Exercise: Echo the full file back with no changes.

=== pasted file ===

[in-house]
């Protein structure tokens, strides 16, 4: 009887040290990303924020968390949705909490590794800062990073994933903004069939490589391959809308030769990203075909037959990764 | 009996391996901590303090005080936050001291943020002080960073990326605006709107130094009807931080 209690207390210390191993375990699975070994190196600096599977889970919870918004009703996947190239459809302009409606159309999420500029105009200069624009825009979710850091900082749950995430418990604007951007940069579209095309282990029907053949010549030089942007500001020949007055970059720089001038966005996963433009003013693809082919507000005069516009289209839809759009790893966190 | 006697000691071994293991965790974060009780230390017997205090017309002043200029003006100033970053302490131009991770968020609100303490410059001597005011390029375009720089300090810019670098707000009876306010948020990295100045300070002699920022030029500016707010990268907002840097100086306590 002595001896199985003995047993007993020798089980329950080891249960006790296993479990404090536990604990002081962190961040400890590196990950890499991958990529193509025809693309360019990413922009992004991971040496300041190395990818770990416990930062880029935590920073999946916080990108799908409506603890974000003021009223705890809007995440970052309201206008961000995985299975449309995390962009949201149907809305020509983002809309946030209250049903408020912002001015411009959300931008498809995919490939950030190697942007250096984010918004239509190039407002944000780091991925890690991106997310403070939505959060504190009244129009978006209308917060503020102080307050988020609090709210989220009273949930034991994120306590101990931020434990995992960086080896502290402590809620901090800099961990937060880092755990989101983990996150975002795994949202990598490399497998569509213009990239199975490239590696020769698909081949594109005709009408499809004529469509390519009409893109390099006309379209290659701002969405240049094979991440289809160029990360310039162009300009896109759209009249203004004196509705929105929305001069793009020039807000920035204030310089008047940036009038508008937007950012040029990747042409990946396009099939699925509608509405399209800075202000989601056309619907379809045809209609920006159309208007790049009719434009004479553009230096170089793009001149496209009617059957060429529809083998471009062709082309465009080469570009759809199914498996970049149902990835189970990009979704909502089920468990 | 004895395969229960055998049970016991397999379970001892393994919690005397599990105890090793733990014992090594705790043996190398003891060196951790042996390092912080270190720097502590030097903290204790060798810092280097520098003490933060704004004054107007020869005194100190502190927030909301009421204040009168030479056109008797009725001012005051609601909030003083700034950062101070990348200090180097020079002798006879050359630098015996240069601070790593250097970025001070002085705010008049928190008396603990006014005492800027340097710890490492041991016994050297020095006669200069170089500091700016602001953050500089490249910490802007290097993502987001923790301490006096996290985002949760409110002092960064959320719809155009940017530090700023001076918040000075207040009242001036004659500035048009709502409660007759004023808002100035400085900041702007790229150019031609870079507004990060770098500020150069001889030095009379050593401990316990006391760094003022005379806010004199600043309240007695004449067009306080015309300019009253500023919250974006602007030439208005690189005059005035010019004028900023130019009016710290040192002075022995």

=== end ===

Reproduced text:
[in-house]
């Protein structure tokens, strides 16, 4: 009887040290990303924020968390949705909490590794800062990073994933903004069939490589391959809308030769990203075909037959990764 | 009996391996901590303090005080936050001291943020002080960073990326605006709107130094009807931080 209690207390210390191993375990699975070994190196600096599977889970919870918004009703996947190239459809302009409606159309999420500029105009200069624009825009979710850091900082749950995430418990604007951007940069579209095309282990029907053949010549030089942007500001020949007055970059720089001038966005996963433009003013693809082919507000005069516009289209839809759009790893966190 | 006697000691071994293991965790974060009780230390017997205090017309002043200029003006100033970053302490131009991770968020609100303490410059001597005011390029375009720089300090810019670098707000009876306010948020990295100045300070002699920022030029500016707010990268907002840097100086306590 002595001896199985003995047993007993020798089980329950080891249960006790296993479990404090536990604990002081962190961040400890590196990950890499991958990529193509025809693309360019990413922009992004991971040496300041190395990818770990416990930062880029935590920073999946916080990108799908409506603890974000003021009223705890809007995440970052309201206008961000995985299975449309995390962009949201149907809305020509983002809309946030209250049903408020912002001015411009959300931008498809995919490939950030190697942007250096984010918004239509190039407002944000780091991925890690991106997310403070939505959060504190009244129009978006209308917060503020102080307050988020609090709210989220009273949930034991994120306590101990931020434990995992960086080896502290402590809620901090800099961990937060880092755990989101983990996150975002795994949202990598490399497998569509213009990239199975490239590696020769698909081949594109005709009408499809004529469509390519009409893109390099006309379209290659701002969405240049094979991440289809160029990360310039162009300009896109759209009249203004004196509705929105929305001069793009020039807000920035204030310089008047940036009038508008937007950012040029990747042409990946396009099939699925509608509405399209800075202000989601056309619907379809045809209609920006159309208007790049009719434009004479553009230096170089793009001149496209009617059957060429529809083998471009062709082309465009080469570009759809199914498996970049149902990835189970990009979704909502089920468990 | 004895395969229960055998049970016991397999379970001892393994919690005397599990105890090793733990014992090594705790043996190398003891060196951790042996390092912080270190720097502590030097903290204790060798810092280097520098003490933060704004004054107007020869005194100190502190927030909301009421204040009168030479056109008797009725001012005051609601909030003083700034950062101070990348200090180097020079002798006879050359630098015996240069601070790593250097970025001070002085705010008049928190008396603990006014005492800027340097710890490492041991016994050297020095006669200069170089500091700016602001953050500089490249910490802007290097993502987001923790301490006096996290985002949760409110002092960064959320719809155009940017530090700023001076918040000075207040009242001036004659500035048009709502409660007759004023808002100035400085900041702007790229150019031609870079507004990060770098500020150069001889030095009379050593401990316990006391760094003022005379806010004199600043309240007695004449067009306080015309300019009253500023919250974006602007030439208005690189005059005035010019004028900023130019009016710290040192002075022995």